Obligations in case of dismissal due to underperformance

18 Jul 2019

The employee's inability to perform the agreed work, is one of the grounds for dismissal that the law stipulates. This requires, among other things, that the employee is informed of the underperformance in a timely manner, has been given sufficient opportunity to improve the performance and the underperformance may not be the result of inadequate care of the employer. The question is how far this duty of care obligation of the employer reaches.

Claire Vogel

Last month, the Supreme Court expressed its opinion on what assistance, support and guidance may be expected from the employer in a specific case. The Supreme Court emphasized that the law does not determine the manner in which the employer must provide the employee with an opportunity to improve the performance. In view of the major consequences that a dismissal on the grounds of underperformance can have for an employee, the employer is required to offer the employee a serious and realistic opportunity for improvement. What may be expected from the employer in a specific case and how this should be recorded, depends on the circumstances of the case. The following circumstances may play a role:

  • the nature, content and level of the position;
  • the (level of) education and experience of the employee;
  • the nature and extent of the underperformance;
  • the duration of the underperformance measured from the moment the employee was informed thereof;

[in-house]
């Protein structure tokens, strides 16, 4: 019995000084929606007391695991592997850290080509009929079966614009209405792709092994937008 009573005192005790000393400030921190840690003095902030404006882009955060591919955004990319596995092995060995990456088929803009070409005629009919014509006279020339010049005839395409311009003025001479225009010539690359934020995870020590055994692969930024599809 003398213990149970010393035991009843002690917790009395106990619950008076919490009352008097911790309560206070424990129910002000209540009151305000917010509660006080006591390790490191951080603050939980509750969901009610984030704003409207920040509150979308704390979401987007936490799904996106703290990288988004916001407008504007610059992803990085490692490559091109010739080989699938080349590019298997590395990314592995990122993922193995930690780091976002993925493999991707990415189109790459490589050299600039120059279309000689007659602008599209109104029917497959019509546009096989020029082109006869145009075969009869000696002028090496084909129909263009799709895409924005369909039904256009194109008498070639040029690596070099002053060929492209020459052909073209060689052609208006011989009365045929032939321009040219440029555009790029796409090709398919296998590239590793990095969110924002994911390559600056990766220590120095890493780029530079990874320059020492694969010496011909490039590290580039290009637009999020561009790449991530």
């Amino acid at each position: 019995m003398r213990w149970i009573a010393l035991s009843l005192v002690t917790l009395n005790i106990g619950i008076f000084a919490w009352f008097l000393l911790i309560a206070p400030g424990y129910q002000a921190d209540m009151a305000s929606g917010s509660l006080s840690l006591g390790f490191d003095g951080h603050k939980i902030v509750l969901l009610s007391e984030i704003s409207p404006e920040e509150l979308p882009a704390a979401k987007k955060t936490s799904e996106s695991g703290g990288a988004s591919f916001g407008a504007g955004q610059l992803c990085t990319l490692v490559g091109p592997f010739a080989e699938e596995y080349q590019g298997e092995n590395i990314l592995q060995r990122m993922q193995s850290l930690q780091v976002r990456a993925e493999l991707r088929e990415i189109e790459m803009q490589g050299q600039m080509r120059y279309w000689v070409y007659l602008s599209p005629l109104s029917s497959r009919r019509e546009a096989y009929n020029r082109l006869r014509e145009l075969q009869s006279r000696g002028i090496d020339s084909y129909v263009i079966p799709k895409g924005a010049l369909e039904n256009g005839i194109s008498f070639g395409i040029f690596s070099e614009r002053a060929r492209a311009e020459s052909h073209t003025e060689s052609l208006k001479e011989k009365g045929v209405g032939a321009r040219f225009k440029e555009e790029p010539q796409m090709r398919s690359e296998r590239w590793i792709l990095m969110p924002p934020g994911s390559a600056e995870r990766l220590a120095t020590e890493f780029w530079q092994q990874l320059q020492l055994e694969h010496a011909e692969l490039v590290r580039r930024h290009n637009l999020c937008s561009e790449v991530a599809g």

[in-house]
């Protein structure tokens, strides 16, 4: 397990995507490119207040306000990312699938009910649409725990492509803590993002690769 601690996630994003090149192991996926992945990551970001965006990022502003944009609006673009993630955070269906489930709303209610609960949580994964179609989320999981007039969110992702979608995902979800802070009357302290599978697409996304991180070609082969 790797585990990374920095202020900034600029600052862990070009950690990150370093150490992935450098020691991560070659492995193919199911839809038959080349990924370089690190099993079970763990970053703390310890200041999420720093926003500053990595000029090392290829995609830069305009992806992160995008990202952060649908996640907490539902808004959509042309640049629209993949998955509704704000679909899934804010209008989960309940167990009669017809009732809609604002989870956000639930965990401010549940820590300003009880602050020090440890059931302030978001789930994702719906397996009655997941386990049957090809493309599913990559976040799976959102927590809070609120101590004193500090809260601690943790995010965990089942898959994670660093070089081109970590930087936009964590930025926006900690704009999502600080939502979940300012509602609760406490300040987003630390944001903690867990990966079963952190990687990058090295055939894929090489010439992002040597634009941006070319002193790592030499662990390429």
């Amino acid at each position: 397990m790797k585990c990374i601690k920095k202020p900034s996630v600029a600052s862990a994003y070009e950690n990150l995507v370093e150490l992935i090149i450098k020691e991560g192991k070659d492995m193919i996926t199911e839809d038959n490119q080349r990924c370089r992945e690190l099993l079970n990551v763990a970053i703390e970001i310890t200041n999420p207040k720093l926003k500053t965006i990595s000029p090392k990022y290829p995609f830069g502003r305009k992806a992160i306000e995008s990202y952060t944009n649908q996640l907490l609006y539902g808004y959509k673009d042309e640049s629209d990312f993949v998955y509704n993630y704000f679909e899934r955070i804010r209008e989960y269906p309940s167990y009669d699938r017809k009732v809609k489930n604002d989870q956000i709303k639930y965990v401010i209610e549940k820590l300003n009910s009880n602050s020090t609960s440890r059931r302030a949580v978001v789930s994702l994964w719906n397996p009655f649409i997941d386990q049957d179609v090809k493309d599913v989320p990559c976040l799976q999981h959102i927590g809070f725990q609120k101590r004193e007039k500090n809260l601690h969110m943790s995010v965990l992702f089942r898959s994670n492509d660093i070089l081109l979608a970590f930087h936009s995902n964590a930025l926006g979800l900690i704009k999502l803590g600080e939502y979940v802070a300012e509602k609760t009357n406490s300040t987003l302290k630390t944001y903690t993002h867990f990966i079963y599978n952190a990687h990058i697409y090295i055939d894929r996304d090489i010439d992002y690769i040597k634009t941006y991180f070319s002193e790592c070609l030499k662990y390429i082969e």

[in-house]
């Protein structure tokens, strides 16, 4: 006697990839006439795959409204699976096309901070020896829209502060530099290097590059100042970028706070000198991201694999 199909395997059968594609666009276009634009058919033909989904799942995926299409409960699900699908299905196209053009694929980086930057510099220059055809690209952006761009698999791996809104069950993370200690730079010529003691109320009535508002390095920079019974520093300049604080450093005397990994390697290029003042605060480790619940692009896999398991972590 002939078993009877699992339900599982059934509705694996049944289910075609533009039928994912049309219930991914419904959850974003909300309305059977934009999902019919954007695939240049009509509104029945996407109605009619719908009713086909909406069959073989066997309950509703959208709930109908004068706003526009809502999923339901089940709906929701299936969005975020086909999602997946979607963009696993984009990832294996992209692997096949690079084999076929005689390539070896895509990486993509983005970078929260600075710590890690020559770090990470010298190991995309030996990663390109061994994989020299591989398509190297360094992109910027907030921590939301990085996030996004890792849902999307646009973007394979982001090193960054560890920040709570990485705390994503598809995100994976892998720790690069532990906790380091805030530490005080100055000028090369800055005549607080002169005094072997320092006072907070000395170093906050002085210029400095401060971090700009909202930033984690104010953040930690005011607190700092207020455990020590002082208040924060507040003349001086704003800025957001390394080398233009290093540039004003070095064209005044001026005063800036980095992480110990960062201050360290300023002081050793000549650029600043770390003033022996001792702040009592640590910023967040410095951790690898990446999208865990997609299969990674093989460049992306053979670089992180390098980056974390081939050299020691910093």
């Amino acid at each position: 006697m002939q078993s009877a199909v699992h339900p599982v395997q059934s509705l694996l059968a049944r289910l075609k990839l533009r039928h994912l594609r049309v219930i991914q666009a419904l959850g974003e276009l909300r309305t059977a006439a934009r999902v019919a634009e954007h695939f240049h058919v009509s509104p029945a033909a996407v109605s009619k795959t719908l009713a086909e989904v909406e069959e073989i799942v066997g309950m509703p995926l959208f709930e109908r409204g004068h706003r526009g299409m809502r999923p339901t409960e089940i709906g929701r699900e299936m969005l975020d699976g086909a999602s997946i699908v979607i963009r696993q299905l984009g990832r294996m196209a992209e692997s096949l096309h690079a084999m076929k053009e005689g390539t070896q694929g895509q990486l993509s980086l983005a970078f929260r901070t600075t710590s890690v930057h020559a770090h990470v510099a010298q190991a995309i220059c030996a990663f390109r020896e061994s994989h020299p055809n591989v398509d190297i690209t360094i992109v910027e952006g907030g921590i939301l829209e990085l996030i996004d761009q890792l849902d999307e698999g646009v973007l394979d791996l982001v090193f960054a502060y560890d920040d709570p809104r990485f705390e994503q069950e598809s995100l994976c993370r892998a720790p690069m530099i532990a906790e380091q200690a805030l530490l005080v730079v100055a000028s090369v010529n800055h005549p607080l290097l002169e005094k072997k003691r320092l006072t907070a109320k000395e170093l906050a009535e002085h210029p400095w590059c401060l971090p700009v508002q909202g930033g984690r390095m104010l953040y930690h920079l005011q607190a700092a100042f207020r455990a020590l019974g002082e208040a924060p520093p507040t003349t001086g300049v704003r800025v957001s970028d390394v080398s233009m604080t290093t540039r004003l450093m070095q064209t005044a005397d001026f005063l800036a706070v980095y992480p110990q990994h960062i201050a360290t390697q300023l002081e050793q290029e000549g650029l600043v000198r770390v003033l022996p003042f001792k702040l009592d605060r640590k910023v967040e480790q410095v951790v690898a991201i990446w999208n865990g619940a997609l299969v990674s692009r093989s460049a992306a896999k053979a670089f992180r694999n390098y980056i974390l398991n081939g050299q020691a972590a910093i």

• the duration of the employment;
  • performance improving actions that have been undertaken;
  • the extent to which the employee is open to criticism and is committed to improvement; and
  • the nature and size of the company.

In the case in question, the Supreme Court ruled that the employer, given the circumstances, had given the employee sufficient opportunity to improve the underperformance. The responsibility to achieve improvement, however, was also (partly) made the responsibility of the employee. It concerned a managing consultant at a consultancy firm with several underperformance evaluations. The employee was over a longer period of time informed about the underperformance, and the underperformance was expressed in a failure to meet sales targets, unsatisfactory communication, internal conflicts and insufficient collaboration with colleagues and customers, a lack of self-reflection and inability to handle feedback.

The employer indicated that the employee should undertake a self-assessment and understand the nature of the underperformance and the employee was invited to think about how improvement could be achieved (by means of what specific measures or training) and within what period. However, the employee had shown insufficient initiative. This decision of the Supreme Court shows that under certain circumstances (part of) the responsibilities to reach improvement can be designated to the employee. In that respect, improvement is a joint effort of both the employer and the employee.

Possibility WAB

Interesting is that a "cumulation ground" will be introduced under the WAB (as of 1 January 2020), this means that the court may also come to a dismissal, in case of a combination of dismissal grounds. For example, the combination of a poor performance case and a disturbed employment relationship case. If the underperformance file is (still) insufficient in itself, adding a disturbed employment relationship file may justify the dismissal. This cumulation ground is referred to as the "i-ground" and in case of a dismissal on the i-ground, the court may grant the employee an additional compensation of up to half the transition compensation on top of the transition compensation that is already due.